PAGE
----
Flavours of Mumbai

chowpatty.paavbhaajiIt’s now well over a decade since I moved to Mumbai. But I still clearly remember my first glimpse of Mumbai way before that. I was a young, excitable, curious 20 something design student, on the threshold of adult life. The train from Ahmedabad chugged me into Mumbai and I stood mesmerised by the sheer, mad energy that was this city. Tall buildings, cars, people, buses all rushed someplace urgent and important. Larger than life super stars gazed down from massive hoardings with smiles lighting up their eyes as they promised, what then seemed to me, a marvellous life in this crazy, passionate, generous, trying city of dreams. Hawkers sold everything from jewellery to vegetables, prayer books to bags, dried fish to soaps. The salty smell of the sea. The blare of popular Bollywood music from neon lit auto rickshaws. What an incredible, beguiling, heady mosaic of mixtures this city was. I decided this was the only place to be in.

On the other hand, it’s probably a measure of my own naiveté and how much I loved the food of Delhi, the city I spent my formative years in, that it took me a few years to come around to how Mumbai does food. My initial simplistic measure for food was to check if the dishes measured up to the ones I had loved and grown up with in Delhi. But looking for precise renditions of familiar food is a selectively fruitful task in Mumbai. The dahi in the papdi chaat has a sweet thrust influenced by the neighbouring Gujarat, dahi vada is tempered with mustard and curry leaves in the traditions of the south, the butter chicken has the caramalised tinge of browned onions and is often redolent with coriander powders (the signature spices of Maharashtra), the alloo paranthas, though tasty are distinctly different because of the addition of turmeric and garlic. Sambhar – that to my South Indian mind should be thick and spicy is sweet and thin and the chole bhature are just generic channa with puffy puris masquerading as what should have been fluffy, oblong, pale leavened bread. Disappointed, disgruntled and downright upset, I decided that Mumbai just didn’t know how to do food right.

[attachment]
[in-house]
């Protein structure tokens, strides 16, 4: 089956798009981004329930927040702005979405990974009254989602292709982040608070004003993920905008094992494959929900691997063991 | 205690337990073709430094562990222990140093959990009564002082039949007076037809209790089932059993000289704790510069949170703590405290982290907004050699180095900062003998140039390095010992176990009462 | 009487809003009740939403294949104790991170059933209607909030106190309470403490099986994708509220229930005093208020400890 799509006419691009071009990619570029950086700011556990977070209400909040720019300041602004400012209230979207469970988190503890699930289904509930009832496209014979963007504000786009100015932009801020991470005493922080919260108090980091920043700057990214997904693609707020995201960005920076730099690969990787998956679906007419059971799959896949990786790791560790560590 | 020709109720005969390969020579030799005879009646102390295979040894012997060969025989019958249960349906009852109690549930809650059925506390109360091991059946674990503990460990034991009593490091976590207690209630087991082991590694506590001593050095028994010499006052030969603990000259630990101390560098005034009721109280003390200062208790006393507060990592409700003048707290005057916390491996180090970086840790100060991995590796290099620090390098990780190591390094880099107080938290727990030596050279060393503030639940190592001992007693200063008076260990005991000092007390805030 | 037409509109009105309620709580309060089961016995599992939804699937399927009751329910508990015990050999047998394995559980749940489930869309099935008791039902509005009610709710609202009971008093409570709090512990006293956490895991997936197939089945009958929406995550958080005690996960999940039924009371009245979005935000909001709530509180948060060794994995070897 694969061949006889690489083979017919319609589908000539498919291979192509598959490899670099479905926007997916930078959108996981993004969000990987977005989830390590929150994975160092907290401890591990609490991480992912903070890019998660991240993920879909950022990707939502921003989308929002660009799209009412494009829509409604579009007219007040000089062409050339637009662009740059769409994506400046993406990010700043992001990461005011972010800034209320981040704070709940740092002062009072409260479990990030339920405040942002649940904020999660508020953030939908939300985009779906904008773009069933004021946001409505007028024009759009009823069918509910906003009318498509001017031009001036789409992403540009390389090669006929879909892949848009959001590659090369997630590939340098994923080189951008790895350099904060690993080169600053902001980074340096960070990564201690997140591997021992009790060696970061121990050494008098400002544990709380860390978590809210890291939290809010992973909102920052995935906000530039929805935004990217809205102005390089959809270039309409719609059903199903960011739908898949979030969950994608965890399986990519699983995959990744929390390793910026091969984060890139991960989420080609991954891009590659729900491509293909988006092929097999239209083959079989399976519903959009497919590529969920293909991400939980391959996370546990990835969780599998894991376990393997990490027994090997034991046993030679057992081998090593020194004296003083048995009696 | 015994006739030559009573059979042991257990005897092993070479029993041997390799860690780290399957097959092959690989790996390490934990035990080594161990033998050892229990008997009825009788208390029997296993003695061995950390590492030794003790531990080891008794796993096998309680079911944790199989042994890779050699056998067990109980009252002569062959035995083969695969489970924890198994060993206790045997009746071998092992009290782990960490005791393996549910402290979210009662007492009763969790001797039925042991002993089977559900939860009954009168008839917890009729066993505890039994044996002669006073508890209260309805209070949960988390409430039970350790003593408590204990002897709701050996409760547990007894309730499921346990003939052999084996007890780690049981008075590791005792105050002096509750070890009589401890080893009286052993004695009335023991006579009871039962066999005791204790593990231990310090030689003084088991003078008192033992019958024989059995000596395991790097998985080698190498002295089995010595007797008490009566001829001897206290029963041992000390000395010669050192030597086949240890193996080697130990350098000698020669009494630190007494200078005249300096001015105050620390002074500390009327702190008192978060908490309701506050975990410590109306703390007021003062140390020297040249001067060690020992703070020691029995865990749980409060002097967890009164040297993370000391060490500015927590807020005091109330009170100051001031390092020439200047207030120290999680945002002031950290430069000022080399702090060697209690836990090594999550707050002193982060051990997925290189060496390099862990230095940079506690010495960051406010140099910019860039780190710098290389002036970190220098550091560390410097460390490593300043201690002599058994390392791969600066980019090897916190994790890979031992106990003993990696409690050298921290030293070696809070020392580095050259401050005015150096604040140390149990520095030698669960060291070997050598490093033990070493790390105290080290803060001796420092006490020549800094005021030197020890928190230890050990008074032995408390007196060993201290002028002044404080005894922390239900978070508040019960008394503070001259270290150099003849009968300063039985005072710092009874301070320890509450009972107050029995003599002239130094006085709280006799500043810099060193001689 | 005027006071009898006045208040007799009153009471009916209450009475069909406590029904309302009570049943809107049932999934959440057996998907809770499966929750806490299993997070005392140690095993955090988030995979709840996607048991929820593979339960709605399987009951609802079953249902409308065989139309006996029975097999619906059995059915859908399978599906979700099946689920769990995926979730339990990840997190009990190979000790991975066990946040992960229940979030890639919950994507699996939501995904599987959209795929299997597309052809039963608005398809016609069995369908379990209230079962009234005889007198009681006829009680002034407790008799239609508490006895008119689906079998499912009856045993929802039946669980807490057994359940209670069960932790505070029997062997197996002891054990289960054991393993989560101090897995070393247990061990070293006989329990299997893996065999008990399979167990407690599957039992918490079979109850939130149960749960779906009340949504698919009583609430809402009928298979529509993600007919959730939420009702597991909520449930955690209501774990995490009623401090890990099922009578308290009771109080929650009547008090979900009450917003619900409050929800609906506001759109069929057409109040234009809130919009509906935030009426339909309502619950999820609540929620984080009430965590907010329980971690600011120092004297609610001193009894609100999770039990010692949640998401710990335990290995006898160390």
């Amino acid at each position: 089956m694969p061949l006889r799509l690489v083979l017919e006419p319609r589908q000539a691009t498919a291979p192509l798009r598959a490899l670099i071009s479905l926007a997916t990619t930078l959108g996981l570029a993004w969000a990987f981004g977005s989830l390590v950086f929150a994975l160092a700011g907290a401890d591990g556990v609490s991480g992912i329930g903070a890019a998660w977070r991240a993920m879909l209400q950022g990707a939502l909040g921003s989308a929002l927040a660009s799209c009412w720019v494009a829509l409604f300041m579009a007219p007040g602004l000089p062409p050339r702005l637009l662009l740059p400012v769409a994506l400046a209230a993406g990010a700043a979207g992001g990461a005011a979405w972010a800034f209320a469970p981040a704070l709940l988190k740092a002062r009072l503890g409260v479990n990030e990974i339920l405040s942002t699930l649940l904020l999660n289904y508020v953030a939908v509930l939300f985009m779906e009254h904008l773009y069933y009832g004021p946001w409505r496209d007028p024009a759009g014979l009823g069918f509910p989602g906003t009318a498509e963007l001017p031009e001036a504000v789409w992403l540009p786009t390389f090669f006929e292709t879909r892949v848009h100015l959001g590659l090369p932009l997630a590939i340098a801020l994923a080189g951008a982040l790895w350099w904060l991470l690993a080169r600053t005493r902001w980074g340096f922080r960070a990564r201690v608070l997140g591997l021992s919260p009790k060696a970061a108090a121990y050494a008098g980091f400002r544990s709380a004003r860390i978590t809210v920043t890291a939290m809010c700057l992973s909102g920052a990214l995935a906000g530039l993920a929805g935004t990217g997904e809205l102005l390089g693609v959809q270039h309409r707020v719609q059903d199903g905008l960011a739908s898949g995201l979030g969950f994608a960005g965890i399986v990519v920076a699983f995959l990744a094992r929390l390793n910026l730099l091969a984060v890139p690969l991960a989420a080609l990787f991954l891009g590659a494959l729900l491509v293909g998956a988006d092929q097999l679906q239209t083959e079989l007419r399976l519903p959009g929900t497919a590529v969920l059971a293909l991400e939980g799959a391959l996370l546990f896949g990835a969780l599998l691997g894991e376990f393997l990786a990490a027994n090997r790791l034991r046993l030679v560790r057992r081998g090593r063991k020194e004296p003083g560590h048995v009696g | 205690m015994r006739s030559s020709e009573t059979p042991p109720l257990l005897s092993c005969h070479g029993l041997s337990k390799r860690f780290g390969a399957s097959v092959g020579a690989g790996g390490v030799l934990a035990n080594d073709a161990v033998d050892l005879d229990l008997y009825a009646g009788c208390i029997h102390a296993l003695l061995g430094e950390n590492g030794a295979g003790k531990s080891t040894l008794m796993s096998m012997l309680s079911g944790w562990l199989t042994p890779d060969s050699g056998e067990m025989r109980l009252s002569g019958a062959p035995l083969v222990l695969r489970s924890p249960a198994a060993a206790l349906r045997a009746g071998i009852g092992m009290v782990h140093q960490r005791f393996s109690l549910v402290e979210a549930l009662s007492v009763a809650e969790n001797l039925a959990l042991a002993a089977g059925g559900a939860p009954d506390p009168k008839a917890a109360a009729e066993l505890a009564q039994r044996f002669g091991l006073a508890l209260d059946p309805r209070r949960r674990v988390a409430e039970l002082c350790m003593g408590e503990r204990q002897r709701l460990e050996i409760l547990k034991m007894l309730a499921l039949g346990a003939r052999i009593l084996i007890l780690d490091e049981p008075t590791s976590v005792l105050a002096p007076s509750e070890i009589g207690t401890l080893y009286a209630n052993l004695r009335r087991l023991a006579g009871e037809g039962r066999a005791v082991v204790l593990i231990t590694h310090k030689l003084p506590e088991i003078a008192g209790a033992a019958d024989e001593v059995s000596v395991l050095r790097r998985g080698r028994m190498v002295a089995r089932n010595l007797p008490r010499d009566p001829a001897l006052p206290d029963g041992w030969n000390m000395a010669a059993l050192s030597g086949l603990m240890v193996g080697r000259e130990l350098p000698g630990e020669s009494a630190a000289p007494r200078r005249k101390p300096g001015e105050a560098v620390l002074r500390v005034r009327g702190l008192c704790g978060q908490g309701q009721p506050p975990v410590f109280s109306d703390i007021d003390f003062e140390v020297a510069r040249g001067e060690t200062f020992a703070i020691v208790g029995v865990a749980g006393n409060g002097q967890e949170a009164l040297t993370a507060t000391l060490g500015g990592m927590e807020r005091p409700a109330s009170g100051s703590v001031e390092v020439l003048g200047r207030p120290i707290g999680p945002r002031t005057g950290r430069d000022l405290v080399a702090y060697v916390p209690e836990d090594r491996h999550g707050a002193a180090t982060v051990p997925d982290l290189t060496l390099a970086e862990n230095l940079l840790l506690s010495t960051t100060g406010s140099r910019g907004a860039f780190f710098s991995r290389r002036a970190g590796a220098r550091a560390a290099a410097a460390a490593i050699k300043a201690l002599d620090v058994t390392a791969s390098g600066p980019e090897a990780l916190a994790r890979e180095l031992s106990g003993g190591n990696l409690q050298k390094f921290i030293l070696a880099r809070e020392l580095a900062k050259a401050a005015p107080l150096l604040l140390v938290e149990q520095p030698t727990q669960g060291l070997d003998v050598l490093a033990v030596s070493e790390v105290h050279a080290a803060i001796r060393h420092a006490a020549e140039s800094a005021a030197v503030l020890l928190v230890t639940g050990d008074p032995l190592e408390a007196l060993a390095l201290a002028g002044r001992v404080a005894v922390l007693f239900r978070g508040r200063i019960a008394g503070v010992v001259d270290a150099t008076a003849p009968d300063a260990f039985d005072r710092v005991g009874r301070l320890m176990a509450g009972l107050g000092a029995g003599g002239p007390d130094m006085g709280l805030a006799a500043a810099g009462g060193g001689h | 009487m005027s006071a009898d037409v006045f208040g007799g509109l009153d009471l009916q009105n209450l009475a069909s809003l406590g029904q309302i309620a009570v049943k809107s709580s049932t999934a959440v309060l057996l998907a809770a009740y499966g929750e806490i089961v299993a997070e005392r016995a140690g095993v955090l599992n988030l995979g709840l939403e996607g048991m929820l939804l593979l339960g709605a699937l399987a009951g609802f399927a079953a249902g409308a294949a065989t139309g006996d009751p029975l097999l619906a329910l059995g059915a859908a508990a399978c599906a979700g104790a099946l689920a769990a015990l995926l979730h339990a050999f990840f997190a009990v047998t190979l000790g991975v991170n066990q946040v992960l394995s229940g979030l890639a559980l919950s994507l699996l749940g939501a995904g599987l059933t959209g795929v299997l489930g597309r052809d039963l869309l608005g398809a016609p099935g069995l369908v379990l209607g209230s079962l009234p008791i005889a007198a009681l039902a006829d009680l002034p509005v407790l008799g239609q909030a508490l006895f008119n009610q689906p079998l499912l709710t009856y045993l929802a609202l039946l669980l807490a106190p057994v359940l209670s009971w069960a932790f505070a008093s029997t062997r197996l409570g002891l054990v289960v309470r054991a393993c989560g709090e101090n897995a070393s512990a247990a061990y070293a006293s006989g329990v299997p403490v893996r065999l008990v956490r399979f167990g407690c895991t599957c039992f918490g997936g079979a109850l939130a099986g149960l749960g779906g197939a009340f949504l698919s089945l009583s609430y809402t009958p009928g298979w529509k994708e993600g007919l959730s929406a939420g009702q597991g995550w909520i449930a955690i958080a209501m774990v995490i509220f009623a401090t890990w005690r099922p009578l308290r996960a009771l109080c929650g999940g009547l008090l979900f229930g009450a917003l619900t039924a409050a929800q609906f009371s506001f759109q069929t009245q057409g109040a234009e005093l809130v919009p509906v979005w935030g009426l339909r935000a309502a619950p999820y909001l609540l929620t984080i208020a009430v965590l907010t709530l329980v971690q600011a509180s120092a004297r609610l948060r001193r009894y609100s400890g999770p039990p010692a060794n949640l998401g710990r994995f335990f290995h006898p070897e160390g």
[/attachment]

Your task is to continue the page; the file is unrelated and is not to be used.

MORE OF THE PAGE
southindian - jaysnacks

braincurryIt took time for me to look beyond the obvious and see what simmered beneath the surface. Look close and you soon start seeing the slumbering history behind this city that’s frantic to keep up with the world. The Mumbai that is made up of myriad cultures and subcultures. The old Mumbai of the Kolis – the city that was originally named after the Mumba Devi, that you still encounter in the juicy plump crustaceans of the versova seafood festival. The Mumbai of the Portugese rule that is reflected in the crusty brun paos of its old colonial bakeries and the salli in the Parsi dishes. The Mumbai of the British East India Company who got the city from the English King Charles II who had in turn received it as a part of dowry when the Portugese King’s daughter married him – that is the Mumbai you can see in the much coveted East Indian bottle masala found in the cold storages of Bandra.

kolan-rangoli in church

The people who have been drawn to Mumbai for centuries now, are all a part of its food, life and quintessential character. After more than a decade of actually living here, the truest truth about Mumbai I now know, is this mind boggling mix of mingling cultures that makes Mumbai… Gujaratis who came to setup and run the cotton mills, the Bohris and other Muslim communities of Gujrat who came for trade, Parsis who had originally settled around Navsari in Gujarat after coming from their Iran, South Indians who came to work in the mills, Punjabis who dominate the Film Industry and the unending stream of people from around the country who are drawn to the possibilities in stock exchange, media and advertising, and the endless world of possibilities that is Mumbai. What I did not understand initially was that while it is the authenticity of their strong ethnic roots that gave other cities their character (Calcutta belonged to the Bengalis, Chennai to the Tamils, Delhi got its dominant flavour from Punjabis, UPites and Haryanvis), what gives Bombay its vibrant, welcoming and open character is that it belongs to no one community in particular.